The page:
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January 13, 2011 2:14 am
Haiti’s prime minister has criticised international donors for slow progress in meeting pledges, as he defended his government’s efforts to rebuild the Caribbean nation a year after a devastating earthquake, which he said had cost $7.8bn.
Launching a report from the Interim Haiti Recovery Commission, which is helping to co-ordinate reconstruction, Jean-Max Bellerive said: “While we need to move quicker, we can’t move quicker than the funds ... We are encouraging donors to do a lot better.”
Mr Bellerive said only one-fifth of the $5.6bn pledged by government donors last March for 2010-11 had so far been disbursed. This included only two-thirds of the $2bn specifically earmarked for spending during the past year.
He said most support so far had gone to education, infrastructure and transport, but that “if the government and the commission had direct access to funding” much more would have gone to housing, health and continued clearance of the rubble still visible throughout Port-au-Prince, the capital.
“We need to refocus funding for Haiti,” he said, responding to concerns that only a small fraction of 19m cubic metres of rubble had so far been removed, slowing rebuilding progress.
“We need to make rubble clearance more sexy, but donors prefer to fund a new hospital than to clean up rubble.”
His comments came as Haitians – including 800,000 still living in temporary camps – expressed frustration with slow progress. Thousands gathered at religious ceremonies around the capital to mourn the estimated 316,000 people killed in the quake.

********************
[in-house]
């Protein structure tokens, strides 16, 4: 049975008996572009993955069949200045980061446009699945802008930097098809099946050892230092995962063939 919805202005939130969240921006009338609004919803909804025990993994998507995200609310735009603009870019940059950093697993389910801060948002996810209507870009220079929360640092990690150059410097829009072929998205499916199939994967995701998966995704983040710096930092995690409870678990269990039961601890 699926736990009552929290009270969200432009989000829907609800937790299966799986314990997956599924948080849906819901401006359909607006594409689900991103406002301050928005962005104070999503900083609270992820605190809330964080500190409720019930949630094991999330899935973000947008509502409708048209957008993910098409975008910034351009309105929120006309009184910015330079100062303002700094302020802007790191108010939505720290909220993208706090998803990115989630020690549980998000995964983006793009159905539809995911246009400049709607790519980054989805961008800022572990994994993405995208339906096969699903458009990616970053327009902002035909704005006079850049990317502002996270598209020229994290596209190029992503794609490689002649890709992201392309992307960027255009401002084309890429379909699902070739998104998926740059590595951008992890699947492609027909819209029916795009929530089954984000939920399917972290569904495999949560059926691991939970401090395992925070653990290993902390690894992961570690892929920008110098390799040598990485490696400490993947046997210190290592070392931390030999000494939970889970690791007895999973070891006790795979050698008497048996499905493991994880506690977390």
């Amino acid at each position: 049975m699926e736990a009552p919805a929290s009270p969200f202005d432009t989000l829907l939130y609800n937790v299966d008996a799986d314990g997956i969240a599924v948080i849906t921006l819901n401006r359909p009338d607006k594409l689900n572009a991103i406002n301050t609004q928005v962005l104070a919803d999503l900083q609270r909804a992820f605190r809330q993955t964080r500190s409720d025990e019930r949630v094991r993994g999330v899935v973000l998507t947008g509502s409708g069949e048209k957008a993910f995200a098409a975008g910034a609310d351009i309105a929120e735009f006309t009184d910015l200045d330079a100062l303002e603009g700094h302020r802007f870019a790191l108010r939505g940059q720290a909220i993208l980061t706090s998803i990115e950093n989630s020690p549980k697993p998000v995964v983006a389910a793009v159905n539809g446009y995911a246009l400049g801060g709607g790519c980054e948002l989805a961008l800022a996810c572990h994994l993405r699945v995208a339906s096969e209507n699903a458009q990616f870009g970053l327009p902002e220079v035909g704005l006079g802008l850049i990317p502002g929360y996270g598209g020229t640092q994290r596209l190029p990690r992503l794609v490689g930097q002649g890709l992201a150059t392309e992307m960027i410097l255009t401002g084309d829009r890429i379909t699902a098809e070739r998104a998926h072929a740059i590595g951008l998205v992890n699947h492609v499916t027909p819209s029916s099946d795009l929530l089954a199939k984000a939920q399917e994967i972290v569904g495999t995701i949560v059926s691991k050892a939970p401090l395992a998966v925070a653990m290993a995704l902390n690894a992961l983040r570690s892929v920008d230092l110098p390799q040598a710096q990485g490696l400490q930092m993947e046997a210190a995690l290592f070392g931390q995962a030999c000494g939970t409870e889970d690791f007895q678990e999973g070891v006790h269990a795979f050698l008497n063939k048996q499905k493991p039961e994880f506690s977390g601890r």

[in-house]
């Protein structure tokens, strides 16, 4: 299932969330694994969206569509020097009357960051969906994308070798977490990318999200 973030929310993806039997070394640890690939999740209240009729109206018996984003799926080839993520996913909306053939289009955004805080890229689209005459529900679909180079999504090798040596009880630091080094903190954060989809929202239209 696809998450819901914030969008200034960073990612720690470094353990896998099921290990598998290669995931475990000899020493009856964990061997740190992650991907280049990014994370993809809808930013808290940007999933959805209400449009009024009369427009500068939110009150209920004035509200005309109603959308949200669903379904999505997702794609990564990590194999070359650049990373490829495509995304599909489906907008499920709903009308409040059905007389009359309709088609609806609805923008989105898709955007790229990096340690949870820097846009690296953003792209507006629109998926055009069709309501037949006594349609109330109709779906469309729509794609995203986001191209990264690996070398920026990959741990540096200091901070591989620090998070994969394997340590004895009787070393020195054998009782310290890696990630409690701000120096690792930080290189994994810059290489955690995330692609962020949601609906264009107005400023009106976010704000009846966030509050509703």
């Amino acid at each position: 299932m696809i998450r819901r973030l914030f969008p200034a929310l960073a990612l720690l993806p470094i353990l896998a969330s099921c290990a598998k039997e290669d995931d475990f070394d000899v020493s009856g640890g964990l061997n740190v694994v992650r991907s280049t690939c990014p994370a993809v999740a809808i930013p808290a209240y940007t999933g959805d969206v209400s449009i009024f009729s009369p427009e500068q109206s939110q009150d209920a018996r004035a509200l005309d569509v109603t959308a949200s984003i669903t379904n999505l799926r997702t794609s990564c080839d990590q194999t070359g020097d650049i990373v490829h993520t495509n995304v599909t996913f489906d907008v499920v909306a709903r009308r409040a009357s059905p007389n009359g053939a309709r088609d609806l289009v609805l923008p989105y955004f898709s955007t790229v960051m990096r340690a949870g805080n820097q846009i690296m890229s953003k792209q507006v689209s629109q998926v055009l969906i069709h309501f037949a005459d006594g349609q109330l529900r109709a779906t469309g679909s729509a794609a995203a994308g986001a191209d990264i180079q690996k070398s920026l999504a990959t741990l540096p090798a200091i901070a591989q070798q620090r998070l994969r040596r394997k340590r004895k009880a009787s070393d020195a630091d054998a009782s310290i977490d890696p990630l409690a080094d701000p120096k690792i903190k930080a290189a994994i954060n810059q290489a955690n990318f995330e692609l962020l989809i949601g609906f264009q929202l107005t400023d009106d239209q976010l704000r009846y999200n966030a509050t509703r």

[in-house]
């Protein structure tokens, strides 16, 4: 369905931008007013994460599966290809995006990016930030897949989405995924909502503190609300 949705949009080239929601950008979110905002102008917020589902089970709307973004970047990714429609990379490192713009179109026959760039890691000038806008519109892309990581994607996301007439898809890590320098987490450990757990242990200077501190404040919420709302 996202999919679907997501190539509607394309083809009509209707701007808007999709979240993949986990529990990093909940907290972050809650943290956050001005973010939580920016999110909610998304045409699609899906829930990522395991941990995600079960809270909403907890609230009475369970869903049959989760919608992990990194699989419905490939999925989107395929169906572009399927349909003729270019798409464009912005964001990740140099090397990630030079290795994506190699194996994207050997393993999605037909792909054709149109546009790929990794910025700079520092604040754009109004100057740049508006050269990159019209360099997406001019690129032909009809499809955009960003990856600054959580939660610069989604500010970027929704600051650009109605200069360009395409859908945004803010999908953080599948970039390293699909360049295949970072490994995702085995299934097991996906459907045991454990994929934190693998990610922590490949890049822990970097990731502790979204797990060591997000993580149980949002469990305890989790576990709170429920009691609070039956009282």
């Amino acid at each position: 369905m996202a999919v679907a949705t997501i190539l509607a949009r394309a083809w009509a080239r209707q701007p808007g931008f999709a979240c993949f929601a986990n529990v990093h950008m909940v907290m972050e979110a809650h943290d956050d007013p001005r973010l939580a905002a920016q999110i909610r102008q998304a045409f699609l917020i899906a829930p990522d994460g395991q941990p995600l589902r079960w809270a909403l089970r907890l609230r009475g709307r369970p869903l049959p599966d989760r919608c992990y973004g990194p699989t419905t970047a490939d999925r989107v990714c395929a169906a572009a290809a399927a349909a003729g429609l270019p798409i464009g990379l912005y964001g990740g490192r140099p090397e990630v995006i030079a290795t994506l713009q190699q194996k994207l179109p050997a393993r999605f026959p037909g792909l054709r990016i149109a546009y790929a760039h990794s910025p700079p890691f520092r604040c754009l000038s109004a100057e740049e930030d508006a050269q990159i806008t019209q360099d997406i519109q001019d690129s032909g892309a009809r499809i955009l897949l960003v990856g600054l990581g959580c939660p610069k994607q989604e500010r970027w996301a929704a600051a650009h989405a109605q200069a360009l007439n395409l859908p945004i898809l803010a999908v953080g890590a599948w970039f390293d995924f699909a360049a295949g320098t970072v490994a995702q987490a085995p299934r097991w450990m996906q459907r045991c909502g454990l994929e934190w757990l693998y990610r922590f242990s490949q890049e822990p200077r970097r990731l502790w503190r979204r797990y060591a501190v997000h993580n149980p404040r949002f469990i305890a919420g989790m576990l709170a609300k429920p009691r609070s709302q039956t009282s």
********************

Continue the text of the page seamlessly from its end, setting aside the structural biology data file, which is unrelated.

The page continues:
A formal mass was held in front of Port-au-Prince’s roofless cathedral, which offered little protection from the hot morning sun apart from the scant shadows cast by its cracked towers.
Groups huddled on corners near the cathedral, their arms waving in the air as they whispered personal prayers.
“Thank you, Lord, that I am still alive,” muttered one woman. “Without you there is nothing I could do.”
Inside the cathedral’s walls, large blocks of concrete suspended by twisted iron bars swayed in the breeze and two giant bells lay askew on top of one tower, ready to fall.
Priests and dignitaries at Wednesday’s ceremony sat under a temporary canopy, after undertaking a short walk with security staff from large and sometimes bullet-holed jeeps.
Just beyond the fence behind them dozens of makeshift tents offered shelter to those still homeless.
Wiliane Noel, who has shared a tiny space with seven of her family over the past year, said: “We are trying to be patient but the conditions are not good.” Her neighbour, Oxygene Casner, said: “I feel great sadness today. It’s good to see people getting together but it’s really hot in these tents and sometimes thieves break in.”
The mood was often more uplifting than sombre, with evangelical groups singing and dancing and young people wearing brightly coloured T-shirts bearing slogans such as “We are still alive” and “This date will never fall off the calendar”.
In the main square in front of the ruined presidential palace, the statue of Toussaint L’Ouverture, the liberator of Haiti, is surrounded by dozens of scrappy shelters that now house hundreds of other homeless Haitians.
Aguilem Gay, who sleeps with his family in a tiny lean-to, sacrificed his modest income derived from selling sweets on Wednesday as a sign of respect.
He expressed little optimism ahead of run-off presidential elections that are due in the coming weeks and which are overshadowed by potential politically inspired violence.
“The government has done nothing for us, but it’s always been like that.”
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